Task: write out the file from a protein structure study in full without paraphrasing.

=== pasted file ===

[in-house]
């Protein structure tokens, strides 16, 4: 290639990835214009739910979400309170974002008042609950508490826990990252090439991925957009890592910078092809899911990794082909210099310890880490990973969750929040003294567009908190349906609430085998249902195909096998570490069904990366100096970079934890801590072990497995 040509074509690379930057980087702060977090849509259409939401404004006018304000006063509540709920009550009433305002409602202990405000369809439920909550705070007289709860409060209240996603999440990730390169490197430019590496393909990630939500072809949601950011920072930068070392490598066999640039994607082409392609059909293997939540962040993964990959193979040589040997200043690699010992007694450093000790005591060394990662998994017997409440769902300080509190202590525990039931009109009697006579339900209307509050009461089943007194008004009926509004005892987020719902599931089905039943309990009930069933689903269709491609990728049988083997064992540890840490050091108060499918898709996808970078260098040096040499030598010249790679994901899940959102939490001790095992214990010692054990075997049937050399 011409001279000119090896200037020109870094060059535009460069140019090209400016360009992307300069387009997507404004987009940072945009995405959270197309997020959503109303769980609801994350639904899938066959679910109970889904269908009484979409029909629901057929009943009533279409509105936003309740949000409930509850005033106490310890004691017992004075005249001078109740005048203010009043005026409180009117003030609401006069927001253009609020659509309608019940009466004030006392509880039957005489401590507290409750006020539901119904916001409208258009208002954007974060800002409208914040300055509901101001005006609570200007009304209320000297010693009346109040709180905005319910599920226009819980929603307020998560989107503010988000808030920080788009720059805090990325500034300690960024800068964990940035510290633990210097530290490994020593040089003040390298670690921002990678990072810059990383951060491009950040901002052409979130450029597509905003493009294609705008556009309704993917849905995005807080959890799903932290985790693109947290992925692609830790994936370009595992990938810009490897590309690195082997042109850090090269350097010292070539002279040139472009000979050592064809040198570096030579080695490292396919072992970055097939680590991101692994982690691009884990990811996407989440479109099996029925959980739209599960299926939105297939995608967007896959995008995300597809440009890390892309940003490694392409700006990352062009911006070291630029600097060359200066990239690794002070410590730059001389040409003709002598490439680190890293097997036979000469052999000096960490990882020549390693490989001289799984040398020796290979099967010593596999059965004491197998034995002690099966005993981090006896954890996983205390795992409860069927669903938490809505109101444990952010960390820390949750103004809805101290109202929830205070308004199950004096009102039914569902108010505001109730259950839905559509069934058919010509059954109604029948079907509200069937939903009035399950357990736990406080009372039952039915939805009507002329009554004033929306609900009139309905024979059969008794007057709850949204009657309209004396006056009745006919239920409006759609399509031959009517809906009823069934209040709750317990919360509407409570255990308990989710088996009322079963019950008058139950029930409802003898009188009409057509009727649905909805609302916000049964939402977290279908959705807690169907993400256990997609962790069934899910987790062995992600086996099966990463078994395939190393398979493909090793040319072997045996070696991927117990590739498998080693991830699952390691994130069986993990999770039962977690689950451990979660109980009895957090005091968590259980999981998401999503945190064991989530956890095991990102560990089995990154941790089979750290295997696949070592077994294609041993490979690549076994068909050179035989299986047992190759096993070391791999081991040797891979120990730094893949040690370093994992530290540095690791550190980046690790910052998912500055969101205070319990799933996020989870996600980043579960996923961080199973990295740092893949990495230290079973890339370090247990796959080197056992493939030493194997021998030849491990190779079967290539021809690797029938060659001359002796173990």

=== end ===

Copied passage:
[in-house]
């Protein structure tokens, strides 16, 4: 290639990835214009739910979400309170974002008042609950508490826990990252090439991925957009890592910078092809899911990794082909210099310890880490990973969750929040003294567009908190349906609430085998249902195909096998570490069904990366100096970079934890801590072990497995 040509074509690379930057980087702060977090849509259409939401404004006018304000006063509540709920009550009433305002409602202990405000369809439920909550705070007289709860409060209240996603999440990730390169490197430019590496393909990630939500072809949601950011920072930068070392490598066999640039994607082409392609059909293997939540962040993964990959193979040589040997200043690699010992007694450093000790005591060394990662998994017997409440769902300080509190202590525990039931009109009697006579339900209307509050009461089943007194008004009926509004005892987020719902599931089905039943309990009930069933689903269709491609990728049988083997064992540890840490050091108060499918898709996808970078260098040096040499030598010249790679994901899940959102939490001790095992214990010692054990075997049937050399 011409001279000119090896200037020109870094060059535009460069140019090209400016360009992307300069387009997507404004987009940072945009995405959270197309997020959503109303769980609801994350639904899938066959679910109970889904269908009484979409029909629901057929009943009533279409509105936003309740949000409930509850005033106490310890004691017992004075005249001078109740005048203010009043005026409180009117003030609401006069927001253009609020659509309608019940009466004030006392509880039957005489401590507290409750006020539901119904916001409208258009208002954007974060800002409208914040300055509901101001005006609570200007009304209320000297010693009346109040709180905005319910599920226009819980929603307020998560989107503010988000808030920080788009720059805090990325500034300690960024800068964990940035510290633990210097530290490994020593040089003040390298670690921002990678990072810059990383951060491009950040901002052409979130450029597509905003493009294609705008556009309704993917849905995005807080959890799903932290985790693109947290992925692609830790994936370009595992990938810009490897590309690195082997042109850090090269350097010292070539002279040139472009000979050592064809040198570096030579080695490292396919072992970055097939680590991101692994982690691009884990990811996407989440479109099996029925959980739209599960299926939105297939995608967007896959995008995300597809440009890390892309940003490694392409700006990352062009911006070291630029600097060359200066990239690794002070410590730059001389040409003709002598490439680190890293097997036979000469052999000096960490990882020549390693490989001289799984040398020796290979099967010593596999059965004491197998034995002690099966005993981090006896954890996983205390795992409860069927669903938490809505109101444990952010960390820390949750103004809805101290109202929830205070308004199950004096009102039914569902108010505001109730259950839905559509069934058919010509059954109604029948079907509200069937939903009035399950357990736990406080009372039952039915939805009507002329009554004033929306609900009139309905024979059969008794007057709850949204009657309209004396006056009745006919239920409006759609399509031959009517809906009823069934209040709750317990919360509407409570255990308990989710088996009322079963019950008058139950029930409802003898009188009409057509009727649905909805609302916000049964939402977290279908959705807690169907993400256990997609962790069934899910987790062995992600086996099966990463078994395939190393398979493909090793040319072997045996070696991927117990590739498998080693991830699952390691994130069986993990999770039962977690689950451990979660109980009895957090005091968590259980999981998401999503945190064991989530956890095991990102560990089995990154941790089979750290295997696949070592077994294609041993490979690549076994068909050179035989299986047992190759096993070391791999081991040797891979120990730094893949040690370093994992530290540095690791550190980046690790910052998912500055969101205070319990799933996020989870996600980043579960996923961080199973990295740092893949990495230290079973890339370090247990796959080197056992493939030493194997021998030849491990190779079967290539021809690797029938060659001359002796173990």